Links on Android Authority may earn us a commission. Learn more.
Apple cuts the Apple tax for Amazon, 10th-gen Intel CPUs, and more tech news
Your good tech news digest, by way of the DGiT Daily newsletter, for Thursday, April 2.
Apple Tax: Apple bends its own rules
Here’s a big big surprise: Apple has allowed video streaming apps, like Amazon Prime Video, to avoid Apple’s 30% cut for in-app purchases by offering their own payment methods (Bloomberg).
- What this means is that now, for example, Amazon Prime Video is fully embracing iOS. Its app on iOS and Apple TV now features a built-in content store. Rent from Amazon right from within an iPhone.
- You couldn’t do this, previously, because Amazon didn’t want to give up the 30% fee to Apple. Now, you can.
- But only these streaming video apps! For some reason!
- The catch is that the account renting or buying a video needs to have a pre-existing payment method attached, otherwise the payment flow is still with Apple (and Apple takes its usual cut).
- Apple’s confirmed the news and hinted at a quid-pro-quo arrangement: streaming apps need to deeply tie-in with Apple’s ecosystem before they get a sweet deal.
- Full statement to 9to5Mac: “Apple has an established program for premium subscription video entertainment providers and qualifying apps like Prime Video can offer customers the option to buy or rent movies and TV shows using the payment method tied to their existing video subscription. This same program covers features like integration with the TV app, AirPlay 2, universal search and single sign-on integration.”
Progress arrives in strange forms:
- Great: on one hand, Apple is finally opening up its app store without taking a huge cut. Finally.
- There are many arguments for why Apple should be allowed to take 30% of every transaction made on its platform, the platform it created, on the iPhone/iPad ecosystem it created.
- There are many arguments to show this doesn’t sound fair at all given how hard it is to even be noticed on Apple’s App Store, Apple might compete with you on whatever terms it wants, you stake everything on Apple allowing you to exist rather than helping you, and so on.
- On the other hand… Huh? Why now? Why play favorites with video streaming in particular? How did Apple decide to give back its cut to Amazon of all companies?
- And why not with apps like Spotify?
- I suspect a partial answer to all three is something to do with Apple’s push into video streaming itself, plus the quid-pro-quo element. The other factor might be something to do with lawsuits.
- The Google Play Store also takes a cut from developers: the same “service fee” of 30% of all software sales and in-app transactions.
- Epic Games had a massive blow-up with Google regarding its 30% cut, yet Google didn’t budge on its right to take its Google tax. That led to Epic Games creating the Epic Games Store on PC and Epic Games app on Android.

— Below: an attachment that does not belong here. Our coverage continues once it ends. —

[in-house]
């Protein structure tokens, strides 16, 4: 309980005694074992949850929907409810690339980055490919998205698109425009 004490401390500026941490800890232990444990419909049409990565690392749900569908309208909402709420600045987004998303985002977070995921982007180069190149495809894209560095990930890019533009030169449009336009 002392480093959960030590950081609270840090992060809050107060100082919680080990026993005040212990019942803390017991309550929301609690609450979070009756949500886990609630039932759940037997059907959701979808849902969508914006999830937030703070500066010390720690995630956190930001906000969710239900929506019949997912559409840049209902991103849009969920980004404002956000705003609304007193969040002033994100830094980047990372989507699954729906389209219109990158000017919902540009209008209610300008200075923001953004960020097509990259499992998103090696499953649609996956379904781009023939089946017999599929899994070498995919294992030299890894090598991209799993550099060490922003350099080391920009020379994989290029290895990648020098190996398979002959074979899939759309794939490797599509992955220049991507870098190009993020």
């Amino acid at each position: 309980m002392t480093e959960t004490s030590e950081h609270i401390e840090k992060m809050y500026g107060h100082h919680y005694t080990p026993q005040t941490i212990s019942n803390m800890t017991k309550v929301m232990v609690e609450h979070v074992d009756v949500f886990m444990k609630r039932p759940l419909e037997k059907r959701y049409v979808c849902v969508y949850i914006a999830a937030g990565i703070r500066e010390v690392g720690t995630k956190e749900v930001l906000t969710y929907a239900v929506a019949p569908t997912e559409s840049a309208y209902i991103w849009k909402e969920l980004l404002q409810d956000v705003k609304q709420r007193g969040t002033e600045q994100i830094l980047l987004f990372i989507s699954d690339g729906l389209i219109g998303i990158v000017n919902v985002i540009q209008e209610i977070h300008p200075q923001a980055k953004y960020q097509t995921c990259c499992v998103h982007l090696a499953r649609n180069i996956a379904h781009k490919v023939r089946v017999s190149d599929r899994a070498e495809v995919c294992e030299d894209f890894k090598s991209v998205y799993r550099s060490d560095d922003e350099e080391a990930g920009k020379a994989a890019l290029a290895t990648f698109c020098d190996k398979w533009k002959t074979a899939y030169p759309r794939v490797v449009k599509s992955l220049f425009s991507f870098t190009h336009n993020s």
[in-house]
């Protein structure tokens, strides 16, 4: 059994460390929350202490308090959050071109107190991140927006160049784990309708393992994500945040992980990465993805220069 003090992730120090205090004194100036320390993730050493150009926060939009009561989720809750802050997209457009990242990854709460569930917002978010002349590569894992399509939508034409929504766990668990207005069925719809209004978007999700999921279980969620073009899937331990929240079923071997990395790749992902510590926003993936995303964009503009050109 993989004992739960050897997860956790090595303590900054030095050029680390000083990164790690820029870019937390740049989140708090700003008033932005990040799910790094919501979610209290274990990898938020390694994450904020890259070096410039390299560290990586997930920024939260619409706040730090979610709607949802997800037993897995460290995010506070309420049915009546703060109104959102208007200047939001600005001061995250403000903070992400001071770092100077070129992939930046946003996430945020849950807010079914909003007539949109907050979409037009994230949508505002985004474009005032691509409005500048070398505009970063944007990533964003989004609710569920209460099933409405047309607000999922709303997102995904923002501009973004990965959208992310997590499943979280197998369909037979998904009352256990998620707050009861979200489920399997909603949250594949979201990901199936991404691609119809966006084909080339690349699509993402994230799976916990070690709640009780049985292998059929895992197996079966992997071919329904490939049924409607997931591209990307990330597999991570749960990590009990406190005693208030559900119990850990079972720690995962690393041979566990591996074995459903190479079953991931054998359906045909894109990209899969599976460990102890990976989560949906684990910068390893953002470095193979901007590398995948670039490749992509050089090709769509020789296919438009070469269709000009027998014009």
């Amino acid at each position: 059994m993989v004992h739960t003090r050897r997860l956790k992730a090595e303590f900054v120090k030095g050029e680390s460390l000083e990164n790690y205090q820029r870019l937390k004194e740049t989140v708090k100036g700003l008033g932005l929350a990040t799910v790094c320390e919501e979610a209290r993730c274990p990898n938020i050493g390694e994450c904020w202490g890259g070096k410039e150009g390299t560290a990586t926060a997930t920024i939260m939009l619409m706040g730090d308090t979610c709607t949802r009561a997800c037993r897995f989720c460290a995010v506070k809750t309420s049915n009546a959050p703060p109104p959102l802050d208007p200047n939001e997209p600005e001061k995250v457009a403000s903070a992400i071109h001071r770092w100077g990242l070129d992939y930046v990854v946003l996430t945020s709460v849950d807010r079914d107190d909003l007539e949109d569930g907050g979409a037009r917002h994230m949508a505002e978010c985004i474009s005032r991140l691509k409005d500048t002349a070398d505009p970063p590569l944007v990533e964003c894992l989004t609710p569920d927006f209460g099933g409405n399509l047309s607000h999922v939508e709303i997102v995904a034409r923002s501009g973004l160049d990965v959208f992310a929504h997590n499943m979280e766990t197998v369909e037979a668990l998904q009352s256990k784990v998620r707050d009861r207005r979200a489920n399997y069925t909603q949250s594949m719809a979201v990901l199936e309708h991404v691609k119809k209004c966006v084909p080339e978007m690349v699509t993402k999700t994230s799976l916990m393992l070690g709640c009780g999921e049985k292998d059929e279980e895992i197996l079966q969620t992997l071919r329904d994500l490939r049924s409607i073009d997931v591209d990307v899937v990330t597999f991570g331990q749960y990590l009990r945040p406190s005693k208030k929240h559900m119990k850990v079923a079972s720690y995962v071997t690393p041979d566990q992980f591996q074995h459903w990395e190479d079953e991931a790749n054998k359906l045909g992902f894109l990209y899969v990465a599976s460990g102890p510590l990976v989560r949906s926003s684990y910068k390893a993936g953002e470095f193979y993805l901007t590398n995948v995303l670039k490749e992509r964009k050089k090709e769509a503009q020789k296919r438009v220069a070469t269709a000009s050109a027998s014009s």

- Fortnite remains unavailable to Android users except as an APK.
- Anyway, aside from that history: will Google offer its first public exemption to Amazon Prime Video, and follow in Apple’s footsteps?
2. Zoom announces 90-day feature freeze to fix privacy and security woes (Android Authority). This comes just after ex-NSA hacker found new Zoom flaws to takeover Macs again, including webcam, mic, and root access from local hack (9to5Mac).
3. Intel has shown off its new 10th-gen Comet Lake H-series CPUs which bring 5.0GHz clock speeds to gaming laptops (The Verge). Intel’s new star for mobile computing is the Core i9-10980K line, but these are not huge leaps forward, but more refined processors. These are still 14nm process chips, not the new 10nm Ice Lake or the 10nm+ Tiger Lake processes that Intel announced at CES. Can Intel dethrone AMD’s new Ryzen 9 4900HS 7nm chips we’ve talked about this week with these?
On that note, new laptops with 10th-gen Intel CPUs from the likes of Razer, ASUS, Lenovo and so on should be out in a few weeks, and then we can see how performance, price, battery life, and laptop size shift with Intel’s new chips and in comparison to AMD (Android Authority).
5. At least the OnePlus 8 series won’t cost more than $1,000: $999? (Android Authority).
6. The T-Mobile-Sprint merger is complete: What does it mean for customers? (Android Authority).
More: T-Mobile swallows Sprint, leaving three US giants (Wired), and by bringing in Sprint, T-Mobile will finally get to build the 5G network of its dreams (CNET).
7. YouTube ‘Shorts’ is Google’s answer to TikTok, says report (The Next Web).
8. Sony WH-CH710N headphones are out: Sony’s more affordable noise cancelling headphones get an update, $200 covers all the basics. We should see the new premium WH-1000XM4 soon (Engadget). On that note, here’s SoundGuys’ review of the older Sony WH-CH700N – looking forward to them getting their hands on the new model (SoundGuys).
9. A year ago, the US domestic Box Office brought in $204,193,406. The same week this year? $5,179. (Daily Caller).
DGiT Daily: Your tech resource
The DGiT Daily delivers a daily email that keeps you ahead of the curve for all tech news, opinions, and links to what’s going down in the planet’s most important field. You get all the context and insight you need, and all with a touch of fun. Plus! Rotating daily fun for each day of the week, like Wednesday Weirdness. Join in!